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What Does a Good Adaptation Look Like?

What exactly do fans want with an adaptation of a comic, book, anime or manga. Sometimes fans are upset because films stick too close to, or deviate too much from the source material. There have been effective adaptations on both ends of the spectrum, but what is it that fans really want to see adapted to the big screen?

  • I feel like "fans" will never truly 100% agree what they want out of adaptations. Some people really do want the exact same story translated perfectly into the big screen from a book. But others do want an adaptation that is only inspired by the original work, but goes it's own direction. I think there is a balance to be found between paying respect and homage to the original work, while also trying new things that only the medium you're adapting into can pull off. – Dimitri 3 years ago
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  • I think a good adaptation needs to stand on its own, apart from the source material. Whether the adaptation sticks closely to the original source material, or it deviates into something else, it needs to be able to be viewed without knowledge of the source material. I think video game movies often make the mistake of trying to stay true to the game, and end up creating a movie that is only enjoyable (or sometimes comprehensible) by those who have played the game already. – rachelfreeman 3 years ago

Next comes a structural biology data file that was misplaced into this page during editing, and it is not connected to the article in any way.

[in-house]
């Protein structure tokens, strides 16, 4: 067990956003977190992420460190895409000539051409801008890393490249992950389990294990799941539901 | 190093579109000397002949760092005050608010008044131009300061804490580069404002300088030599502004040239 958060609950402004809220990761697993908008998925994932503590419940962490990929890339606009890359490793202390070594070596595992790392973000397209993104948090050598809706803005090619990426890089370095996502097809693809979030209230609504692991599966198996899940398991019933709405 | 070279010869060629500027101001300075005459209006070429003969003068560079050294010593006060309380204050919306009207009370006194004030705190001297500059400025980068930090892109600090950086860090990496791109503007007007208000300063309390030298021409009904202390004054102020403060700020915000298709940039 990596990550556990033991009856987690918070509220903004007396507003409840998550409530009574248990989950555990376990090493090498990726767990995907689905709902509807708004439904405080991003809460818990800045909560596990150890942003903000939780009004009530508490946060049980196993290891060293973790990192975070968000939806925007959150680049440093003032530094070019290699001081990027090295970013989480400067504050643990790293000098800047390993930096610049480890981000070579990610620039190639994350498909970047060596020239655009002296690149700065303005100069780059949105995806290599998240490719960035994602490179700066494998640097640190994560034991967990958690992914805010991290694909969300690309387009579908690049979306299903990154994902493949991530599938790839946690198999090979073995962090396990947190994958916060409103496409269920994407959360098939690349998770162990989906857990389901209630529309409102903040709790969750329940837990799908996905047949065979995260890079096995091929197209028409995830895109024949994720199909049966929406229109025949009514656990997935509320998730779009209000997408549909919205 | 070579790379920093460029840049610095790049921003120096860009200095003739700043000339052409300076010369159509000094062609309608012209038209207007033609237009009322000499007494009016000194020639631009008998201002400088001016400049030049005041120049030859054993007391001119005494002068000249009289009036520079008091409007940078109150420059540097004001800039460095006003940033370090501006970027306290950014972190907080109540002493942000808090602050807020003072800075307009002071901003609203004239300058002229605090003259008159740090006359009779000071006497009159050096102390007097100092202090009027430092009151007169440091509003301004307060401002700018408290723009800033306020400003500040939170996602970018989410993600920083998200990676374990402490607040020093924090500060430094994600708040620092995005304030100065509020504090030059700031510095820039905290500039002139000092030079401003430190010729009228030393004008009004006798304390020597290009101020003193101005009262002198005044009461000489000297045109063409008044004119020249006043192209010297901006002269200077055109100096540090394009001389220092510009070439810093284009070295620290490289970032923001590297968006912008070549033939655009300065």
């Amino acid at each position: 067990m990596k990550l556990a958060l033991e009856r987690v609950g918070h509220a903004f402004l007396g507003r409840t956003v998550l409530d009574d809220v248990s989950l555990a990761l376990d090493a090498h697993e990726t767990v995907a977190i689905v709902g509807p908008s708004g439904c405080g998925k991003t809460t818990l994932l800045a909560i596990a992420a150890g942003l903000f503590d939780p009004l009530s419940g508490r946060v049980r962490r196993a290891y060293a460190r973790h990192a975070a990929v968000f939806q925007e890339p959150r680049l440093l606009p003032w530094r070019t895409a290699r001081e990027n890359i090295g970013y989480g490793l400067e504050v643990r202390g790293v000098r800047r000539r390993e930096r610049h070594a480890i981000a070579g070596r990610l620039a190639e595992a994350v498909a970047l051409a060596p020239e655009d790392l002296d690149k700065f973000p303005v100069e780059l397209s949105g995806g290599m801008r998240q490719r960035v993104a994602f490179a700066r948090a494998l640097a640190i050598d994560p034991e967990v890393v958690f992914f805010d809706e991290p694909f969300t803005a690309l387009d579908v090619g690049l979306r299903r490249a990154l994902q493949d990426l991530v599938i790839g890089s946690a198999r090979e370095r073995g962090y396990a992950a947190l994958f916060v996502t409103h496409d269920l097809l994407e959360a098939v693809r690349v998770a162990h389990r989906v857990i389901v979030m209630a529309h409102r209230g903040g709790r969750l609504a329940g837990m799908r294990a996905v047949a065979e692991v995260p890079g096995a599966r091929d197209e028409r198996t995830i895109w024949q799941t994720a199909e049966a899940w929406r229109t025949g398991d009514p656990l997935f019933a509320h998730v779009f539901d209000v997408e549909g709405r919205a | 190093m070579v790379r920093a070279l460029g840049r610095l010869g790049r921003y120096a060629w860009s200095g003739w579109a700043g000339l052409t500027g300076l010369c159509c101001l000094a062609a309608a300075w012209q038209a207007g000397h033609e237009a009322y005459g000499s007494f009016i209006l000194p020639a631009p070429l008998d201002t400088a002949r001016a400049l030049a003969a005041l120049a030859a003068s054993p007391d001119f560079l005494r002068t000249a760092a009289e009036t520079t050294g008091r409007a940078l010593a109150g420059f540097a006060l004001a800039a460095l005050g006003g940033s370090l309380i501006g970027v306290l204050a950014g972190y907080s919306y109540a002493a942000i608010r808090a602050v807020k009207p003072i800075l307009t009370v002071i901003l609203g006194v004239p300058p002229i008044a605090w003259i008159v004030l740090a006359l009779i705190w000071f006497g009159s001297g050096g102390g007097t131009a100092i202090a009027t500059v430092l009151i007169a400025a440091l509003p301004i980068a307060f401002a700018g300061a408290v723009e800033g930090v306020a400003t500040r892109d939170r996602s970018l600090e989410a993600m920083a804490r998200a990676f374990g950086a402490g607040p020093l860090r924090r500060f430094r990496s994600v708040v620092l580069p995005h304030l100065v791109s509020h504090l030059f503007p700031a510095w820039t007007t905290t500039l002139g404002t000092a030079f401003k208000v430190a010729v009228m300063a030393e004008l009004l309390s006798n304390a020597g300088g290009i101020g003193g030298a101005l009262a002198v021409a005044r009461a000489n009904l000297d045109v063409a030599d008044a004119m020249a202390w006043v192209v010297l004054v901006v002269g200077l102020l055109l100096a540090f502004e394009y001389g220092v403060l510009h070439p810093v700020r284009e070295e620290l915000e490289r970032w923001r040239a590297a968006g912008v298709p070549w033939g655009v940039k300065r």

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  • I agree with rachelfreeman and also think a good adaptation needs to stand on its own. That thought works really well with your title ("What does a good adaptation look like?") but quite not so well with your subsequent discussion of fans. Perhaps a better title would be "What do fans want in an adaptation?" My sense is that fans would mostly want a very "faithful" (or literal) adaptation. To me, the word "fan" suggests a strong emotional attachment, not simply strong appreciation of a work. – JamesBKelley 3 years ago
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  • The biggest complaint I see from adaptations is that a season's worth of anime content gets crammed into a movie-length live-action adaptation. There's no proper way to do that without major pacing issues and lack of character development. I don't personally believe the change in format from animation to live-action is the problem, just the limitations of the story format of series to movie and so forth. – Slaidey 3 years ago
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  • I do not think that maintaining fidelity with original work earns the adaptation brownie points. These are two different worlds. You cannot just put out a verbatim original work on the screen, due to its limited time frame and content presentation. But this does reduce the artistic creativity of the screenplay writer and the director. The movie has to adapt a different narrative technique, which all runs down to how the director wishes it manifest in the screen. – Azira101phale 3 years ago
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  • In terms of the topic and its intended title, my inclination is to say that a good adaptation is grounded in the original objective, one. Two, it thrives in its current literary climate from either perspective: fan, critic, understudy or advocate. The ultimate test is, three; does it contribute fruitfully to its own category of art as well as any periphery discipline, where one would least expect it to emerge and actually pique unlikely audiences? – L:Freire 2 years ago
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